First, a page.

Panhandle Health Winter 2009
By: RICK MYERS, Staff Reporter
People in pain have a great deal of visual content, and it is the art therapist’s mission to serve as a facilitator to help their patients understand the content of that visual language.
Longtime local art therapist Charlotte Ingram works in hospital and private settings, where she is able to draw out of her patients some of their deepest feelings through various means of artistic expression.
She said an “image language” is more accurate on how a person really feels. “We are helping people understand themselves from a new perspective,” she said.
Ingram works with Partners in Behavioral Health at Regional West Medical Center half of the day in a group setting and then at Options in Psychology, where she has a private practice.
“I love the group setting, but I just wanted more variety,” she said of her splitting time with the hospital in 1989. “The private practice is a lot of fun.”
There seems to be a misnomer about “art” therapy in that “talent and art has nothing to do with it,” Ingram said. “It’s all about the images.”
“I may ask someone to draw a storm to describe what is going on in their world,” Ingram said. “If they can make any type of image then they will be able to begin expressing how they feel.”
“Interpretation is not my mission,” Ingram emphasizes. “I facilitate!”
To sit with a patient and get them to share what they are experiencing in a drawing can speed up therapy, Ingram said.
“They are so full of intensity and can unburden themselves,” she said.
Outpatient sessions can be a lot more broad and can go in a lot of directions, Ingram said, while in-patient sessions at the hospital involve a lot of specific art therapy and some verbal as patients gather during morning sessions.
“It’s very simple to make images,” Ingram said. “Images are what our brains do for business and all of our memories are stored in images.”
Making images is a backdoor way into our hearts, Ingram said, whether it is poetry, music, dance, drawing or painting.
In the hospital setting, there is more work going on with music therapy than in the in-patient setting.
The art therapy community nationwide has greatly increased, Ingram said. When she entered the field, there were about 500 art therapists and now over 4,000.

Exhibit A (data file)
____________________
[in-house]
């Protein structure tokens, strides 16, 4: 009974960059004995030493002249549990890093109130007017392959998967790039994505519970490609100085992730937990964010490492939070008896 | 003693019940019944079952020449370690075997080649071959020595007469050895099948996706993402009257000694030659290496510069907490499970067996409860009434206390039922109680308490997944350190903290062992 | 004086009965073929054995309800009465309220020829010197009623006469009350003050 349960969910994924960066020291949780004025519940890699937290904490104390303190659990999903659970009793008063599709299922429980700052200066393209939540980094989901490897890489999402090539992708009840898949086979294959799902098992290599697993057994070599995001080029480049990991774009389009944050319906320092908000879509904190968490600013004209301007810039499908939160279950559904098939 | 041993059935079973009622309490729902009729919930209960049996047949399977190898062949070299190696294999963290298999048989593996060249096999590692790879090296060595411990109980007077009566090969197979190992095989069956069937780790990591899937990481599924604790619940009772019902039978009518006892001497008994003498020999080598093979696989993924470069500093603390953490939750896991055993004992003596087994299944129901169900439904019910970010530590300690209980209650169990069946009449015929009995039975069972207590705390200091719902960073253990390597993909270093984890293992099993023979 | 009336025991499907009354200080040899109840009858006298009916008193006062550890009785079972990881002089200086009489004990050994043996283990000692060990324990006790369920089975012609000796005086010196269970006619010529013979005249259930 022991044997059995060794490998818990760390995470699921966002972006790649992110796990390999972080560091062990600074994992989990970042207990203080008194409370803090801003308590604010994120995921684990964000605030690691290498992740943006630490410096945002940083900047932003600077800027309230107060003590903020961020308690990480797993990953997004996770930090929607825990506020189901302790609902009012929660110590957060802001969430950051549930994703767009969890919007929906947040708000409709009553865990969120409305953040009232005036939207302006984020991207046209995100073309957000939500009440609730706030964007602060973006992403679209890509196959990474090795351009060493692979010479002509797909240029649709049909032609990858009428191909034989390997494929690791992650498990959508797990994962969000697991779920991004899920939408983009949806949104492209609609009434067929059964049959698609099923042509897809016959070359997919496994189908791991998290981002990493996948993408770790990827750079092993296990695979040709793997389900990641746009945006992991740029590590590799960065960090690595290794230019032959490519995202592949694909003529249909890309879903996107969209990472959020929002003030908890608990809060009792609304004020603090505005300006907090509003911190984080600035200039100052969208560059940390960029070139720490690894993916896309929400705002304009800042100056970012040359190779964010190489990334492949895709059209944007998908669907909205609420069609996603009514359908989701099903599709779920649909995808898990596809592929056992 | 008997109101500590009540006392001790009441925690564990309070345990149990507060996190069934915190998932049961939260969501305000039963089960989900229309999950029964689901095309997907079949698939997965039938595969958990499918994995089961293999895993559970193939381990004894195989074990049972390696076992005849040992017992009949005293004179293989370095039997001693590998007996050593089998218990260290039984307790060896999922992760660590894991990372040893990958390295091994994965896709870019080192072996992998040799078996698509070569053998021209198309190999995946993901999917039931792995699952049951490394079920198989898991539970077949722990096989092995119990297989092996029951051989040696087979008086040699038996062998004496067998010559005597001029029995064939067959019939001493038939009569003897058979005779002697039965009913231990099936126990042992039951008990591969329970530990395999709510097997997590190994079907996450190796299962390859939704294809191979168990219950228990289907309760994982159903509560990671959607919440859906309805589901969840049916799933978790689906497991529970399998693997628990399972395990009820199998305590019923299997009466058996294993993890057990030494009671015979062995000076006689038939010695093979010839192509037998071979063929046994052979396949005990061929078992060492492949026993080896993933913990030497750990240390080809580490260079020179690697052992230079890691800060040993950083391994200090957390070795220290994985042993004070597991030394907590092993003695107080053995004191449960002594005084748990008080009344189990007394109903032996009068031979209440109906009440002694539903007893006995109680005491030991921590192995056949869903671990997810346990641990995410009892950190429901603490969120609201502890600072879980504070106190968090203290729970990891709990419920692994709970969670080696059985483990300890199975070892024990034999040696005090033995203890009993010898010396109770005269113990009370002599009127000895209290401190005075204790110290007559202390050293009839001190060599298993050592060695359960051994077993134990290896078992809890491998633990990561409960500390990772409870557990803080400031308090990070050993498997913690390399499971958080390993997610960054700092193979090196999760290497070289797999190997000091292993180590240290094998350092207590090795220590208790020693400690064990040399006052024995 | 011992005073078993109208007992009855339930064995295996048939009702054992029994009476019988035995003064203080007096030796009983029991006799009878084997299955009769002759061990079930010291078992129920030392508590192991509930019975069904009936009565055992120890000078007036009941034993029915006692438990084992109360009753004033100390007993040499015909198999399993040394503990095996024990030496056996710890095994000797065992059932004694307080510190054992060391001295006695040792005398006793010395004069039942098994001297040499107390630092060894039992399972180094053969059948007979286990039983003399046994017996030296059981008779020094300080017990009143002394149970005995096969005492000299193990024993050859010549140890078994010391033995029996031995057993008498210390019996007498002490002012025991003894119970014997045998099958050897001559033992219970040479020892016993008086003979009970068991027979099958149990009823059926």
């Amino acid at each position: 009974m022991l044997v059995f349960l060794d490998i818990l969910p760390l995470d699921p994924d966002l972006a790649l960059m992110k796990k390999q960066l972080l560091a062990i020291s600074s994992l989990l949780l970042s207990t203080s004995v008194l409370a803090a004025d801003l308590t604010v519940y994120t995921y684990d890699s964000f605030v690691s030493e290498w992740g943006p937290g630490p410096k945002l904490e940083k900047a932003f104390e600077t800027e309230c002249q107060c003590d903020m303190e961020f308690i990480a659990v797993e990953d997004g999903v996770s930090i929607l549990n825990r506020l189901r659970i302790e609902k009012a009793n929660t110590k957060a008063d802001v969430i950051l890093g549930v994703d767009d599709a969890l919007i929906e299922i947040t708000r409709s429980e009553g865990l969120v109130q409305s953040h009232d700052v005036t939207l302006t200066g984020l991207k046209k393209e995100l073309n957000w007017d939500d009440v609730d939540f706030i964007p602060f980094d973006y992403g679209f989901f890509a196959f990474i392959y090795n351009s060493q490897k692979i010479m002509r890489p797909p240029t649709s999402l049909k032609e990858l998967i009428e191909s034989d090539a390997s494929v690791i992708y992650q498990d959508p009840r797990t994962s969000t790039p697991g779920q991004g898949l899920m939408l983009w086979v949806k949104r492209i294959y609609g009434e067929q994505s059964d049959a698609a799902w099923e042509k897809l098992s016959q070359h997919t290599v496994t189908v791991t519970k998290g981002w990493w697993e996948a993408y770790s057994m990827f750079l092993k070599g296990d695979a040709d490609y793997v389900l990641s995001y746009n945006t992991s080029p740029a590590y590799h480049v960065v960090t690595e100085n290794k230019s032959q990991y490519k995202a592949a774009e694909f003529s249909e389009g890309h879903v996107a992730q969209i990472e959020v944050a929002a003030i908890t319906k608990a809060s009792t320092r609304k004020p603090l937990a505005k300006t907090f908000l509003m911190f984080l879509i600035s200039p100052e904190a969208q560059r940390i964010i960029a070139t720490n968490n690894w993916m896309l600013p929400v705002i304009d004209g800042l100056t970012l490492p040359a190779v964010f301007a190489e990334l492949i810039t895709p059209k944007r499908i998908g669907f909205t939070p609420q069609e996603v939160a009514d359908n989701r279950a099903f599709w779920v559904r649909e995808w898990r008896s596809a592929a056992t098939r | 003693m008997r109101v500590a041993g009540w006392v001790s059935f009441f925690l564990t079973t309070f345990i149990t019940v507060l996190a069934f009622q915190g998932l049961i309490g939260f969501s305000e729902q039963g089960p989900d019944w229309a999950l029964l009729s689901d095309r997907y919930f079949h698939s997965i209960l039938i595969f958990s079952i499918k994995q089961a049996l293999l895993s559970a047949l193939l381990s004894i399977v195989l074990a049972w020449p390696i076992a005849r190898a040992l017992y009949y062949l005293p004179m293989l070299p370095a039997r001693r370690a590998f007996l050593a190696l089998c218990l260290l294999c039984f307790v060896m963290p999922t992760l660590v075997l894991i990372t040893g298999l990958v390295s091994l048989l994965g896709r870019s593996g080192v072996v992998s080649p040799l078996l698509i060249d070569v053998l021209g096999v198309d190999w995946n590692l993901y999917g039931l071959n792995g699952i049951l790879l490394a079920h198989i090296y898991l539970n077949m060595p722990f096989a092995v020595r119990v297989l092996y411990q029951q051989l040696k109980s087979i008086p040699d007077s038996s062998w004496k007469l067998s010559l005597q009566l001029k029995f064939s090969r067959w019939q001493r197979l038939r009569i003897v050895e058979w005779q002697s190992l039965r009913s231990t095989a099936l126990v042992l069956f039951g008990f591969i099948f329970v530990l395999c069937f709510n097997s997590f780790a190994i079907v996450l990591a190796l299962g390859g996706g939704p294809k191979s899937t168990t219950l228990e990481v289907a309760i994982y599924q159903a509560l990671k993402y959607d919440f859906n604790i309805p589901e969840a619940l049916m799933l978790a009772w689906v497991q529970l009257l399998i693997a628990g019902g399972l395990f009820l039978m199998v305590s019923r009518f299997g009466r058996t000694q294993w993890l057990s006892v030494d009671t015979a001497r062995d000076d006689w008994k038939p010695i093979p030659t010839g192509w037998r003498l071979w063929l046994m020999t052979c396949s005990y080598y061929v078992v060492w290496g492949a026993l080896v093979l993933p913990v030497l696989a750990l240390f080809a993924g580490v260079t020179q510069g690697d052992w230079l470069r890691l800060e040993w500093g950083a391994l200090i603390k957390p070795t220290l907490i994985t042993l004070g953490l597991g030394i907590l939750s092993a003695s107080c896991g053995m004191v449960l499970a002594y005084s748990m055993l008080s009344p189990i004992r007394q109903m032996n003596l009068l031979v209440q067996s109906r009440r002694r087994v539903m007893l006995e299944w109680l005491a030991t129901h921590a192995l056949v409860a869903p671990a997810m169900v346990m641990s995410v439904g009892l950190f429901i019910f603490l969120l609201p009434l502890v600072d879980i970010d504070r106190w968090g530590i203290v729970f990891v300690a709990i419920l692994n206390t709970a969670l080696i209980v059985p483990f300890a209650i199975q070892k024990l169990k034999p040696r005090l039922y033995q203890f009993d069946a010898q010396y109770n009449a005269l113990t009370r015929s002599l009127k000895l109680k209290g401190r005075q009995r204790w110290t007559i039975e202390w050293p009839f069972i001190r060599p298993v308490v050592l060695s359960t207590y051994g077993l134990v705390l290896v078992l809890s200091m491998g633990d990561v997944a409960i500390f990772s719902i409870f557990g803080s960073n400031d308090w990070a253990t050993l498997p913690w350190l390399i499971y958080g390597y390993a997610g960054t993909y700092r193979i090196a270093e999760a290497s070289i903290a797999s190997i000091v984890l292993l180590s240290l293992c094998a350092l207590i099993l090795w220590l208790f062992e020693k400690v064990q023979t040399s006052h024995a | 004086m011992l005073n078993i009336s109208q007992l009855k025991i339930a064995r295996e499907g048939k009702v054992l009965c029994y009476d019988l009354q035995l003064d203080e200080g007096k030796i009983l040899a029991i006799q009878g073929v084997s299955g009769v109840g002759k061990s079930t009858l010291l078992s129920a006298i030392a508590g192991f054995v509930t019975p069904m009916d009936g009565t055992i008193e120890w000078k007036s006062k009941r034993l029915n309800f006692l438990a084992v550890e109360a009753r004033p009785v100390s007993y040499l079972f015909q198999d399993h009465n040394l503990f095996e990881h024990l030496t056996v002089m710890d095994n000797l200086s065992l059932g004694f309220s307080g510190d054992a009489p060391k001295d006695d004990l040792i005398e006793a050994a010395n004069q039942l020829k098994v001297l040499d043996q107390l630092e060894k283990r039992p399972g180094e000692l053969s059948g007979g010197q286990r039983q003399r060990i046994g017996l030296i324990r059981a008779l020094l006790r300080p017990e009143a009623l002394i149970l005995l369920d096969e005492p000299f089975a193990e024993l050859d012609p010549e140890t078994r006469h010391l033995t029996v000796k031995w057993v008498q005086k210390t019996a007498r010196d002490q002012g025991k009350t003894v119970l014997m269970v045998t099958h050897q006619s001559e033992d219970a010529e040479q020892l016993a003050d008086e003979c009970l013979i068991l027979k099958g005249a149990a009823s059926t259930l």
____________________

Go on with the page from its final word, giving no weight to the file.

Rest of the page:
Art therapy is for trauma, neuropsychological and addictions.
“We’re using a lot of new techniques and it’s very exciting,” Ingram said.
At the Behavioral Health unit at Regional West, art therapy is done in hour-long sessions Monday through Friday during the mornings. Six groups are usually the norm and the average patient number on the unit is 11 or 12 and ages range from 8 to over 80.
Current financial situations are causing a lot of stress in relationships,
“With this recession and lost jobs we are seeing a lot of stress on families and marriages,” she said.
Ingram said staff in the unit are seeing a lot of methamphetamine, but alcohol and “pot” are still the “big ones.”
In the privacy of her office, Ingram said she enjoys the therapy space and child play areas she utilizes with her clients.
Ingram estimated that there are 30 to 40 mental health professionals in the area, and the community is much more fortunate than other areas of the state with support programs, clubhouses and independent living facilities.
She admits that the hardest thing she deals with is anger directed at a child by an individual with intent to damage that person. Ingram estimated that about 8 percent of the abuse cases she works with fall into that category.
A vulnerable child is more likely to be affected by something they see on television and that can translate into behavior as they grow older.
“Unfortunately, violence is seen as a solution to a vulnerable kid,” she said. “We use the therapeutic arts to help a child or individual understand themselves.”
She said there are the occasional rewards when a former client says how much their sessions have helped them find their lives again.
“It’s nice to get feedback,” she said.
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